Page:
In ancient Greece, the mythology of Andromeda, amongst many others, played a significant role in the day-to-day religious practices and rituals. The night sky, in general, had a great deal of influence on the ancient religious cosmology. The history and evolution of the cosmos were woven through a group of mythologies. Princess Andromeda ascended on her death to become a constellation; the Pleiades (Seven Sisters), in order to escape Orion, were transformed by Zeus into doves, and then into stars (the Pleiades open cluster) to comfort their father, Altas, who was forced to carry the heavens on his shoulders. There you go, the ancient Greek version of Genesis. Imagine how different the creation myth would have been if the Andromeda Galaxy was more accentuated.

Clearly, the religious connection to the night sky is a universal phenomenon and not exclusive to the Greco-Roman civilisation. On the southern side of the equator, Australian aborigines — arguably the oldest ‘astronomy culture’ — took the same route of religious interpretation of stellar objects, yet varied in details and essence. The reason is simple; unlike in the Northern hemisphere, Southern hemisphere observers have a rich tapestry of celestial objects, many of which are not available for Northern observers. The most important of which are the Magellanic Clouds (dwarf galaxies 20-degrees apart in the night sky, believed to be galactic satellites to our Milky Way).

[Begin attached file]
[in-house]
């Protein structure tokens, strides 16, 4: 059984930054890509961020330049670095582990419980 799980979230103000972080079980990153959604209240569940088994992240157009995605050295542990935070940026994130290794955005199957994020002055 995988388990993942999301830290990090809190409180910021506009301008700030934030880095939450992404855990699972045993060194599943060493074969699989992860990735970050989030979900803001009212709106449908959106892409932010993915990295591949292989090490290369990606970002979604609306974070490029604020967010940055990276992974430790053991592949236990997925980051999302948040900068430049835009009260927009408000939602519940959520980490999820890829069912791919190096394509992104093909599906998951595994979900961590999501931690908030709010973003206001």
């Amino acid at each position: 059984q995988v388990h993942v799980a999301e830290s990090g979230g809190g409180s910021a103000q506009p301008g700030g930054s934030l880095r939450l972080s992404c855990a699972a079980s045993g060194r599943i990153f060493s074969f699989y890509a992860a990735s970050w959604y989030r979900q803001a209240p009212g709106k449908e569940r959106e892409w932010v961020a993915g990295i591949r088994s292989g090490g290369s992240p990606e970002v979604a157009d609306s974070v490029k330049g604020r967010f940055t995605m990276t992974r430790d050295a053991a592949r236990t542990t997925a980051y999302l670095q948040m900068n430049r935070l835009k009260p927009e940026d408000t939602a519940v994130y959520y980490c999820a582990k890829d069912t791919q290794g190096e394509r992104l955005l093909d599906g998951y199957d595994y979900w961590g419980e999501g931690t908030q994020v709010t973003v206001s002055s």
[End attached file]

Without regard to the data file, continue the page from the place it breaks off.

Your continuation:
The Magellanic Clouds, visible to the naked eye, feature in many Aboriginal legends as “the camp of the sky people.” The Large Magellanic Cloud is the camp of the old man and the Small Cloud that of the woman (ignore the sexist nature of these camps) — serving as both a holistic social value system and a religious reference.

Notice how that the change of scenery in the night sky between the Southern and Northern hemispheres resulted in different myths about the nature and origins of the universe. Of course, the myths also differ amongst civilisations that existed within the same hemisphere. If Andromeda over-dominated the night sky in the Northern hemisphere, we would have had a larger or, at least, a different amount of mythological and historical variables in our modern lives.

Without a doubt, a bigger, brighter and more prominent Andromeda Galaxy in the night sky would have changed the scene of ancient literature and philosophy — bearing in mind that ancient philosophy derived a portion of its wisdom from myths and noticeably influenced ancient astronomy and cosmology. But, to what extent… and how? We can only speculate.

About the Author
British-Palestinian academic specialised in the political and social psychology of the Israeli-Palestinian conflict.